Q and A, Staples or Tacks?

Marie asks,

I believe webbing should be applied using large ( 5/8″long) upholstery tacks, not staples, so that the webbing will be secured firmly to the frame.  Upholstery staples, even those applied with a pneumatic stapler will not  be strong enough to hold the webbing.  A webbing stretcher is essential to making the webbing tight enough.  The webbing also holds the wood  frame together tighter and the seat is more resilient than one made with  a plywood base.


I have taken apart quite a bit of upholstered furniture and it is quite safe to say that upholstery tacks haven’t been widely used in manufacturing for decades. Upholstery tacks were once the standard, but they have been replaced by staples. Both the jute webbing and the modern polypropylene webbing can be installed with staples. The polyprop webbing in typically green and black and very elastic. A large portion of European furniture is made with this webbing which is applied with staples. Someone with ample arm strength could apply this stretch webbing without a stretcher, however, when applying the jute webbing a stretcher should be used.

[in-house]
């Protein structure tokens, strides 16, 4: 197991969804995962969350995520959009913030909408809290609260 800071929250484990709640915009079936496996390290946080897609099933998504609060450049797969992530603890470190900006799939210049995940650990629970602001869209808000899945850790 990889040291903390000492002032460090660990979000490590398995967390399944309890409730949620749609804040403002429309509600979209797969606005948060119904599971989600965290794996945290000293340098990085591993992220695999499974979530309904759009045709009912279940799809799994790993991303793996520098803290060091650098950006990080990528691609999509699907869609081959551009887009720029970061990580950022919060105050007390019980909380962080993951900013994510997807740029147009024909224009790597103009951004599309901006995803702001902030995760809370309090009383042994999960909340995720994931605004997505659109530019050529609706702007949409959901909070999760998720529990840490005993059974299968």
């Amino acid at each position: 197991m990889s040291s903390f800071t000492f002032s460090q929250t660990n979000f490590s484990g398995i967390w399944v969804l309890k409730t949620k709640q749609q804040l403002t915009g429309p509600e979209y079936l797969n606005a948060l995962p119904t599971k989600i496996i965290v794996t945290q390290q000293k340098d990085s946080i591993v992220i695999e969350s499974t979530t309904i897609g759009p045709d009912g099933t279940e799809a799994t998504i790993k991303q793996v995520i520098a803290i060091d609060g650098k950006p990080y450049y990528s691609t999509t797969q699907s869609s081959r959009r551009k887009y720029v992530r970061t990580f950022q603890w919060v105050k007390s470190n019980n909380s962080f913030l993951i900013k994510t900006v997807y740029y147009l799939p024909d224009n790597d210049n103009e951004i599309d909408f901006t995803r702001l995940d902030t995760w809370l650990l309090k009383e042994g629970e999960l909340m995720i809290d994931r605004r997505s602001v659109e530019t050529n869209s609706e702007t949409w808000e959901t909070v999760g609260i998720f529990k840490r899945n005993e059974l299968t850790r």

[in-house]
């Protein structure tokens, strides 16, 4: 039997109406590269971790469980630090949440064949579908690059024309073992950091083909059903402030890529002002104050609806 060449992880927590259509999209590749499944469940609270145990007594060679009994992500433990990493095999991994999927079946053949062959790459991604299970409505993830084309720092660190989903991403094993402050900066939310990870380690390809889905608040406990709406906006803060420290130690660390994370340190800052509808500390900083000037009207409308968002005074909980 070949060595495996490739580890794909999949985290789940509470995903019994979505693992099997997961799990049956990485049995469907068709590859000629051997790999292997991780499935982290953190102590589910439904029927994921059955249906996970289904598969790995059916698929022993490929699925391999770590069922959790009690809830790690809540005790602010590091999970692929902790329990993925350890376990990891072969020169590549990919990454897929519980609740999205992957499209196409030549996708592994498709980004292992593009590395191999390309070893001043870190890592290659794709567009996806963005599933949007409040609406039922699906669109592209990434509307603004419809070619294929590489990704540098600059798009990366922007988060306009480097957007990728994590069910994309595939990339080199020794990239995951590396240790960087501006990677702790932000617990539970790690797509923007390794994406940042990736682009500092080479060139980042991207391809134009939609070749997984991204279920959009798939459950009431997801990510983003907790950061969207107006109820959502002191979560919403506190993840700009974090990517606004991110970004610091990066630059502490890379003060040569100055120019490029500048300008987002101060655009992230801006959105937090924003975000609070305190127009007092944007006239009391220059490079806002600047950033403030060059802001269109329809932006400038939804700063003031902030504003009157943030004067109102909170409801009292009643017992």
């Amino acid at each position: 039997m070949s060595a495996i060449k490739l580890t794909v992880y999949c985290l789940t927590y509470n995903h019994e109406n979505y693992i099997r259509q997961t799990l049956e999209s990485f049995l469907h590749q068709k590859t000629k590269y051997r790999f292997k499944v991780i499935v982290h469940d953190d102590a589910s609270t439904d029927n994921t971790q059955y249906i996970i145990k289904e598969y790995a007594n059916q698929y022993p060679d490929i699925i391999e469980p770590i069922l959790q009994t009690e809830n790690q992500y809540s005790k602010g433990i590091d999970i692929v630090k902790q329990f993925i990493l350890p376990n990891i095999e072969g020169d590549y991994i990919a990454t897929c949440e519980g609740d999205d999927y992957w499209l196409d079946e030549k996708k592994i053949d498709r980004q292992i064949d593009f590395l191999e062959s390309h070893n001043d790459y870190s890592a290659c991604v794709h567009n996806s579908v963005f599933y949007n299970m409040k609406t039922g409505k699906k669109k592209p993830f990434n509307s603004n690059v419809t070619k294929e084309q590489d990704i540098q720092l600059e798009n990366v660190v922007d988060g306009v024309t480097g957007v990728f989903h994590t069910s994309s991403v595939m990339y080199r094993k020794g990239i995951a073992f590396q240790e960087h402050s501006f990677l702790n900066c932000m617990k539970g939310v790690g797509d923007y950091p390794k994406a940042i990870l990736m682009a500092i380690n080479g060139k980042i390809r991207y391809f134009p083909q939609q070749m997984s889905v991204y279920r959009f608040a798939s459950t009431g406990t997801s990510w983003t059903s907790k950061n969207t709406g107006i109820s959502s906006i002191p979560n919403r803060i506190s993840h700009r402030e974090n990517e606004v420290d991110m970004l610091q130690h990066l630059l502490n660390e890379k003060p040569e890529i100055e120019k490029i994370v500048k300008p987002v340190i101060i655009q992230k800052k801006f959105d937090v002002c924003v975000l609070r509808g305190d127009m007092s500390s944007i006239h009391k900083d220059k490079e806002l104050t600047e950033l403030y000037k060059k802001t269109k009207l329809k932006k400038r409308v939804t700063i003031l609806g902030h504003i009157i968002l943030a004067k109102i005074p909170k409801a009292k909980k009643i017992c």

As for webbing versus plywood, for the most part these applications are not interchangeable on the same piece of furniture. It can be very surprising to discover just how little thought has gone into some frames.  (mainly the older pieces)

Today the focus is on lean manufacturing and saving money. I once had planned to use nailhead trim on the back of  chair- but found that i couldn’t because there were gaps in the frame! Some chairs are designed for plywood bases, and under no circumstance can you change that. One clue is whether or not you actually have a stapling surface.

The B and A after pic, this chair does not have a stapling surface. Its wood trim is finished for show, thus the use of a plywood insert.

The above sample does have a tack / stapling surface. In the days of old not only was the webbing tacked, the fabric was too. However, as old as this chair is (the fabric was applied with tacks) it did not employ webbing as a foundation. And to prove that you can see alot of strange things,  I recovered a pair of these  chairs and the framing in the seat area was done two different ways.

In upholstery you will see all kinds of things and your decisions will always be tailor made to the specific details you are working with.

Please write back with any feedback.




1 comment for “Q and A, Staples or Tacks?

  1. August 5, 2011 at 9:55 am

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